Preparation for the UK’s first deep coal mine in decades will open soon after the government decided not to intervene.
West Cumbria Mining said the new mine – near the site of the former Haig Colliery in Whitehaven which shut in 1986 – would create 500 jobs.
Cumbria county councilors gave it the go-ahead in March, but this sparked a number of objections, including a call for government scrutiny.
However, ministers have now said the council should make the decision.
Councilors have placed their support for the plans.
The Woodhouse Colliery would extract coking coal from the seabed off St Bees, with a processing plant on the former Marchon site at Kells.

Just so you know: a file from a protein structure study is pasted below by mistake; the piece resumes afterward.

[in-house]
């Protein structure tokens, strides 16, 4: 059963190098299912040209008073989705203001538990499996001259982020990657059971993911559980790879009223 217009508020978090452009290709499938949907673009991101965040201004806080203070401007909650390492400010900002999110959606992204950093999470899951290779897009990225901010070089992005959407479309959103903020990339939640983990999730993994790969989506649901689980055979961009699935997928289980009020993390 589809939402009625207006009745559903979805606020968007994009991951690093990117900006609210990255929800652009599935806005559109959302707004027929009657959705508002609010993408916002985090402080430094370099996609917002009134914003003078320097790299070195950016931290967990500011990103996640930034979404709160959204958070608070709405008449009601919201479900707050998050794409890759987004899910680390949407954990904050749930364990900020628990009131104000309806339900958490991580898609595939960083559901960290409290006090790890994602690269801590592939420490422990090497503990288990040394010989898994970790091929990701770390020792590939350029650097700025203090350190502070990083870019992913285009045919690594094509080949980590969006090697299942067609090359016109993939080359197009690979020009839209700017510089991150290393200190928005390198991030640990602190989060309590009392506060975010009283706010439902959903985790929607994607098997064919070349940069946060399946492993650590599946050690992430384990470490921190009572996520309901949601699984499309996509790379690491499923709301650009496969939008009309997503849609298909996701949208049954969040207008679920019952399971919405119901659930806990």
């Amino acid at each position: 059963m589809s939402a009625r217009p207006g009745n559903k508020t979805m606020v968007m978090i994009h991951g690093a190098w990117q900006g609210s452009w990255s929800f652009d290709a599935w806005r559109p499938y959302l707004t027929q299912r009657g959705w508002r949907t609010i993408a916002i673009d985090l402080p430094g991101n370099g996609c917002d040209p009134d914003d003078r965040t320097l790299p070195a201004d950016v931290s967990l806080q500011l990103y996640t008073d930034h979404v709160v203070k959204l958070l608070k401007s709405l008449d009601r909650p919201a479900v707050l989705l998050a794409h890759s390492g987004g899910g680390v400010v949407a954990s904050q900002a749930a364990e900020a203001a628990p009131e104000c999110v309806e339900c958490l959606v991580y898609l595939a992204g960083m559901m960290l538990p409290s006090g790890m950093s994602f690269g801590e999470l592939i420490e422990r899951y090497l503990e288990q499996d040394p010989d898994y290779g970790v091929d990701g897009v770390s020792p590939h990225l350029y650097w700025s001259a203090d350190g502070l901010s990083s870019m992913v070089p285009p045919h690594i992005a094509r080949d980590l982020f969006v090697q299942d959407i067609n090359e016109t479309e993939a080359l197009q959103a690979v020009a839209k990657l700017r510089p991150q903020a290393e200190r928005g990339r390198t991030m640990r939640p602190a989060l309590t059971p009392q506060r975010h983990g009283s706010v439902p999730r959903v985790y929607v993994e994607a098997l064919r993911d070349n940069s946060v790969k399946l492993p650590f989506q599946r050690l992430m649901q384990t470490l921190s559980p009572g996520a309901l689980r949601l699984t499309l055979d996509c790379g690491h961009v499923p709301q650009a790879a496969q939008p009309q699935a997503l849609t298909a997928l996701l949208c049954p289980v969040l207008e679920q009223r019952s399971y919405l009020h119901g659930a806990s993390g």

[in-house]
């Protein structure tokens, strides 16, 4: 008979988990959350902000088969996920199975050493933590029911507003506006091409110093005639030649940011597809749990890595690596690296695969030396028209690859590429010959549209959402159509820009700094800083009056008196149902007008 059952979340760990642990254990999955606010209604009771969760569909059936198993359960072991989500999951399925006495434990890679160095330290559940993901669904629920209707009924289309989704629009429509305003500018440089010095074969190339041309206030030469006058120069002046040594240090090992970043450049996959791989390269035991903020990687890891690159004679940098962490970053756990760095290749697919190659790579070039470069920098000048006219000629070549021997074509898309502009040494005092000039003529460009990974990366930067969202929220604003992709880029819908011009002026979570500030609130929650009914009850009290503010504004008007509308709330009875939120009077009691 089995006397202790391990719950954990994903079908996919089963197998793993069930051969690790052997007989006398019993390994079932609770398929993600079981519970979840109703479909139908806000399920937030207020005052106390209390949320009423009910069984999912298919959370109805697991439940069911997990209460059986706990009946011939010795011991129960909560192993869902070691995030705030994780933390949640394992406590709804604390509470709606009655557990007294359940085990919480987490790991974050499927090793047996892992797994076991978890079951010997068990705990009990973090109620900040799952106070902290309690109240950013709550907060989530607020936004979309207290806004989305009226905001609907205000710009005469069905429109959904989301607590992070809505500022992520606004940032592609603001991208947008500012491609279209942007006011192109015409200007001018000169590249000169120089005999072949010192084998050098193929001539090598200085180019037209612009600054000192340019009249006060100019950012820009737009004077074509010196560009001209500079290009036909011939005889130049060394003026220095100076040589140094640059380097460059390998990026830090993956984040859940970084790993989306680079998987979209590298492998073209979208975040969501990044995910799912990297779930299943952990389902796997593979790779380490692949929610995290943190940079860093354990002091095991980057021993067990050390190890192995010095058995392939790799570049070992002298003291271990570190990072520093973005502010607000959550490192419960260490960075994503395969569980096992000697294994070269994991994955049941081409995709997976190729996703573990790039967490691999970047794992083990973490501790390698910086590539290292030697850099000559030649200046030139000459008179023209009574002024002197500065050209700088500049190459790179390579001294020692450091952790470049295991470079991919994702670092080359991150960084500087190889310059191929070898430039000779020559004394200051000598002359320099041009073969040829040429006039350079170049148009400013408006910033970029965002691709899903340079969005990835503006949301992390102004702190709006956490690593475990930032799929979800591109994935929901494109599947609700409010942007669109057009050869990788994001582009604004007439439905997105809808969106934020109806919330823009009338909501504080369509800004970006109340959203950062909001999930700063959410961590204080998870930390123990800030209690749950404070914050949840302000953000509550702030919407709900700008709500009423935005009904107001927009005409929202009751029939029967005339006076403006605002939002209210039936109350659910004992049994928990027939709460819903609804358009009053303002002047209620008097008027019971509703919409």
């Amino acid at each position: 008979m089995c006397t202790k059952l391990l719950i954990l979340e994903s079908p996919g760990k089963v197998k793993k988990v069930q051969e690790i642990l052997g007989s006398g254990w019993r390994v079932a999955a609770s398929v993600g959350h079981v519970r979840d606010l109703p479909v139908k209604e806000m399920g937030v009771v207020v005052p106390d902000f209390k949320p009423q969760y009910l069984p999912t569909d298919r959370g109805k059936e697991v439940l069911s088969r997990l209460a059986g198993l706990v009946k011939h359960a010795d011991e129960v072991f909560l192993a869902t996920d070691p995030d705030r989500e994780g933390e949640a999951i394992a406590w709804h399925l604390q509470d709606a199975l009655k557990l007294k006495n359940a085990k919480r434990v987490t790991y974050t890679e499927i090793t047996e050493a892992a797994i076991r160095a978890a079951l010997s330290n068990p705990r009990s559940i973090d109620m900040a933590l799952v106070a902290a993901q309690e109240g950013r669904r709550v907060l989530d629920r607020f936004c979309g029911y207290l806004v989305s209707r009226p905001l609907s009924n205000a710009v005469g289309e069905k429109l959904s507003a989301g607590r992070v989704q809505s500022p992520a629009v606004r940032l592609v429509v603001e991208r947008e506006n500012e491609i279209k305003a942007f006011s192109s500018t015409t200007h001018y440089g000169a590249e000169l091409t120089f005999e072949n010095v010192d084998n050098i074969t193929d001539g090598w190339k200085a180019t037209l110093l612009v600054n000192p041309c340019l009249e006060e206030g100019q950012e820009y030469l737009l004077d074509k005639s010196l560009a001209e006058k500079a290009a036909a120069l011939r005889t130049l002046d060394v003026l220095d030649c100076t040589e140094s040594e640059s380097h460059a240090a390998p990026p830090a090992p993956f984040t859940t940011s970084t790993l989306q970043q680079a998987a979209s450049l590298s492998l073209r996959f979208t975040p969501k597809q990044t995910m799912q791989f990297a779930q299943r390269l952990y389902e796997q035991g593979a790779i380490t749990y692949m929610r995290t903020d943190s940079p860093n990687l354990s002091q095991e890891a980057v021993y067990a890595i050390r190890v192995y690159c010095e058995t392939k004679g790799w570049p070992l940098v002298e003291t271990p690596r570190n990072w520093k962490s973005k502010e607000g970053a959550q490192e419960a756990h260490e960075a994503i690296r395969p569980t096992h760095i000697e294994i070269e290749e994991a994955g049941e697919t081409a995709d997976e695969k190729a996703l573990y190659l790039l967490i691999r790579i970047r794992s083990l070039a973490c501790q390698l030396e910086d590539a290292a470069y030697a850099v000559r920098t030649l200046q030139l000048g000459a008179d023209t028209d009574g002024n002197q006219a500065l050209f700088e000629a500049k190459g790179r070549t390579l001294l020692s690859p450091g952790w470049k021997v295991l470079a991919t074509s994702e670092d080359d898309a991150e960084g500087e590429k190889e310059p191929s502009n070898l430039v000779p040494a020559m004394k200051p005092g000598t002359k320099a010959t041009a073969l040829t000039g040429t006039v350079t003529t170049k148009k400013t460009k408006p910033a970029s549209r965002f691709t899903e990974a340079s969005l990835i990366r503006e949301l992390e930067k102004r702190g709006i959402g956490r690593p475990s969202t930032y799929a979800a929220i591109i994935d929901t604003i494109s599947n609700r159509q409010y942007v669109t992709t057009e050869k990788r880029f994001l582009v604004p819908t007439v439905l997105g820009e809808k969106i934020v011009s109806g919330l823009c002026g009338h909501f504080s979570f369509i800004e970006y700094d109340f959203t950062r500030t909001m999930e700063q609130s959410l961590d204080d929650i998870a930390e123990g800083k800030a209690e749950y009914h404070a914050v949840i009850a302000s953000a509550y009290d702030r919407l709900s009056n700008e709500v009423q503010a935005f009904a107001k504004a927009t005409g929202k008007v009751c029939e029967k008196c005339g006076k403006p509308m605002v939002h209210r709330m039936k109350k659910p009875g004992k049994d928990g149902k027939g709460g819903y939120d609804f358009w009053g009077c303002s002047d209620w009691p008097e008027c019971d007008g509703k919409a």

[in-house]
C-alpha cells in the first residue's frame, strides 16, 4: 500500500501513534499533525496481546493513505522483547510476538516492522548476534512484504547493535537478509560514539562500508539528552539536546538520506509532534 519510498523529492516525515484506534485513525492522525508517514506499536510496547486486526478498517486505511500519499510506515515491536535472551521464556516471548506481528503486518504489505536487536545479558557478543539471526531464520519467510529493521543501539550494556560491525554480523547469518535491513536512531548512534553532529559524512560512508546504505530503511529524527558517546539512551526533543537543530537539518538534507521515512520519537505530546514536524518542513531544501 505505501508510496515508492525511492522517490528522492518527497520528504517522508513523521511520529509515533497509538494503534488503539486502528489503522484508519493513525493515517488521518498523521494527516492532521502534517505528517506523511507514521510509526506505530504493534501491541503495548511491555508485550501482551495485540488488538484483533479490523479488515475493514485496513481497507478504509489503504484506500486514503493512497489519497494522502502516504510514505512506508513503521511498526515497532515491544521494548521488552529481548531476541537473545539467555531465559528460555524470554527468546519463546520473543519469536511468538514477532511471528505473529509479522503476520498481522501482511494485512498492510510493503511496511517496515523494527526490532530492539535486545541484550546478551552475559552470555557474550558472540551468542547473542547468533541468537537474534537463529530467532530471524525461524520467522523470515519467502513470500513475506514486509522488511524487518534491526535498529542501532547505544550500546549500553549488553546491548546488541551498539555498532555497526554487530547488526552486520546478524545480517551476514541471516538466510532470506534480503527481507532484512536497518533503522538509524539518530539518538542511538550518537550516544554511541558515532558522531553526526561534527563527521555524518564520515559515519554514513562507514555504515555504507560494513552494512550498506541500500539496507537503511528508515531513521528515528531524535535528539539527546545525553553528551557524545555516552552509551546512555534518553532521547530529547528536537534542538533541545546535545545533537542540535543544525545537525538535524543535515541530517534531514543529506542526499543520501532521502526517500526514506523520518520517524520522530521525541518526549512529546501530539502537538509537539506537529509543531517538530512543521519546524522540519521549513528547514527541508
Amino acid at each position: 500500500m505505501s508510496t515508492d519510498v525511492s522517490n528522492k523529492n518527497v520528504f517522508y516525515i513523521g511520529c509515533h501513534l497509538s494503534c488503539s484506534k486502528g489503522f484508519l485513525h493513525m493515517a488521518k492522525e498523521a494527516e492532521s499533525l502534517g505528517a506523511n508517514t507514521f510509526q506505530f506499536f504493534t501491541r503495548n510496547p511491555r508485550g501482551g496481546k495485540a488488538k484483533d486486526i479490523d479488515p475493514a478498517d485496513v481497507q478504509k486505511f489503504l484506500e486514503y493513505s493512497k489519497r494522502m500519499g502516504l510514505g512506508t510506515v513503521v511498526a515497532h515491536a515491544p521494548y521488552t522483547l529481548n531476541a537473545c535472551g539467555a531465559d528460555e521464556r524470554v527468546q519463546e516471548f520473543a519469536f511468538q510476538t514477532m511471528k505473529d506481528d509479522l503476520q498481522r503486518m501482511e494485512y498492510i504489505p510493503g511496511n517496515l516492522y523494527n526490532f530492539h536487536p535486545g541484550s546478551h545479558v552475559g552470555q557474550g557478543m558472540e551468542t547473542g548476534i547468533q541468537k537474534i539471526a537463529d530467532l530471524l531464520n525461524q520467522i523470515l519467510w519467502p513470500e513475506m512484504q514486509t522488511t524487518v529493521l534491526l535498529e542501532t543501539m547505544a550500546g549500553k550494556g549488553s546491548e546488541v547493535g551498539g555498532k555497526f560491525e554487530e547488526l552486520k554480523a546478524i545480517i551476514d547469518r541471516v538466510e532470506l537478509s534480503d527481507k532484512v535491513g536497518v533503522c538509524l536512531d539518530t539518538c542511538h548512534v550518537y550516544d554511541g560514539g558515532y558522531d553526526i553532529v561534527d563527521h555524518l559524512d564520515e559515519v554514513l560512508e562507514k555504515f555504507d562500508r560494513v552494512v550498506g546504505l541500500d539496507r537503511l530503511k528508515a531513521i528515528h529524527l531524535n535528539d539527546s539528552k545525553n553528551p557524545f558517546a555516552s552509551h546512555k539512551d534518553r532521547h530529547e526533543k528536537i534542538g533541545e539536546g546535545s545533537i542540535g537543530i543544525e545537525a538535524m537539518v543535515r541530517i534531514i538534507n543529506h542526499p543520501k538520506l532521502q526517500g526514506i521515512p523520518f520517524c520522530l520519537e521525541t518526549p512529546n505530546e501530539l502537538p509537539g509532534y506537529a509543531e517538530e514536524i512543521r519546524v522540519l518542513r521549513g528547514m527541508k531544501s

However, the plans have sparked controversy, with objectors – some of whom staged a sit-in on the floor of the council chamber – saying it would contribute to global warming.
Tim Farron, the Liberal Democrat MP for Westmorland and Lonsdale, who asked for the “call-in” described the news as “a kick in the teeth in the fight to tackle climate change”.
He said: “Cumbria has so many renewable resources to provide energy – water, wind and solar – and we should most definitely not be taking the backward step of
Trudy Harrison, Conservative MP for Copeland welcomed what she described as “fantastic news”.
She said: “It is important that this development goes ahead and I am pleased that common sense has prevailed.
“Coking coal is very good for the steel industry and this has been rightly recognized.”